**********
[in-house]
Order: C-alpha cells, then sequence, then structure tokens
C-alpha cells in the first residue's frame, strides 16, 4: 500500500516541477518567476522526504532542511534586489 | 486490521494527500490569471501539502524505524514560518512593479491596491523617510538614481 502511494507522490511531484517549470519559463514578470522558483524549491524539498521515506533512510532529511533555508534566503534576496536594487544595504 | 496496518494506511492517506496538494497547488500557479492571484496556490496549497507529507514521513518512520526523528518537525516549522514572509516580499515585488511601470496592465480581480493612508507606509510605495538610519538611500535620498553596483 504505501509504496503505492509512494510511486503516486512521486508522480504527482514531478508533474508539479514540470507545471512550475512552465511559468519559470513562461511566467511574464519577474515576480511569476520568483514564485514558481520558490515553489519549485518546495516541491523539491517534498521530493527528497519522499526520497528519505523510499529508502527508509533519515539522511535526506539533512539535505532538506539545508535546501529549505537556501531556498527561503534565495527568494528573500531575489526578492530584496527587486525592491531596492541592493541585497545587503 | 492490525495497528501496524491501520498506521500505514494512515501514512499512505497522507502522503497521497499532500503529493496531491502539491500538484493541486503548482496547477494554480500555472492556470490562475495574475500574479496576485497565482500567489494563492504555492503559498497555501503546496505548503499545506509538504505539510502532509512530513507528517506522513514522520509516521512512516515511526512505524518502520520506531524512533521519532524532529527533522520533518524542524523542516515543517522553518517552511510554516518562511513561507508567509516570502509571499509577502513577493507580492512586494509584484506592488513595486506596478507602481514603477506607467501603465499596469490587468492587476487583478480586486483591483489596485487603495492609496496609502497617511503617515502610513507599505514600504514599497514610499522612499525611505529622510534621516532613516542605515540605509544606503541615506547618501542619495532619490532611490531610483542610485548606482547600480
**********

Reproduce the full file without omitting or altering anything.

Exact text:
[in-house]
Order: C-alpha cells, then sequence, then structure tokens
C-alpha cells in the first residue's frame, strides 16, 4: 500500500516541477518567476522526504532542511534586489 | 486490521494527500490569471501539502524505524514560518512593479491596491523617510538614481 502511494507522490511531484517549470519559463514578470522558483524549491524539498521515506533512510532529511533555508534566503534576496536594487544595504 | 496496518494506511492517506496538494497547488500557479492571484496556490496549497507529507514521513518512520526523528518537525516549522514572509516580499515585488511601470496592465480581480493612508507606509510605495538610519538611500535620498553596483 504505501509504496503505492509512494510511486503516486512521486508522480504527482514531478508533474508539479514540470507545471512550475512552465511559468519559470513562461511566467511574464519577474515576480511569476520568483514564485514558481520558490515553489519549485518546495516541491523539491517534498521530493527528497519522499526520497528519505523510499529508502527508509533519515539522511535526506539533512539535505532538506539545508535546501529549505537556501531556498527561503534565495527568494528573500531575489526578492530584496527587486525592491531596492541592493541585497545587503 | 492490525495497528501496524491501520498506521500505514494512515501514512499512505497522507502522503497521497499532500503529493496531491502539491500538484493541486503548482496547477494554480500555472492556470490562475495574475500574479496576485497565482500567489494563492504555492503559498497555501503546496505548503499545506509538504505539510502532509512530513507528517506522513514522520509516521512512516515511526512505524518502520520506531524512533521519532524532529527533522520533518524542524523542516515543517522553518517552511510554516518562511513561507508567509516570502509571499509577502513577493507580492512586494509584484506592488513595486506596478507602481514603477506607467501603465499596469490587468492587476487583478480586486483591483489596485487603495492609496496609502497617511503617515502610513507599505514600504514599497514610499522612499525611505529622510534621516532613516542605515540605509544606503541615506547618501542619495532619490532611490531610483542610485548606482547600480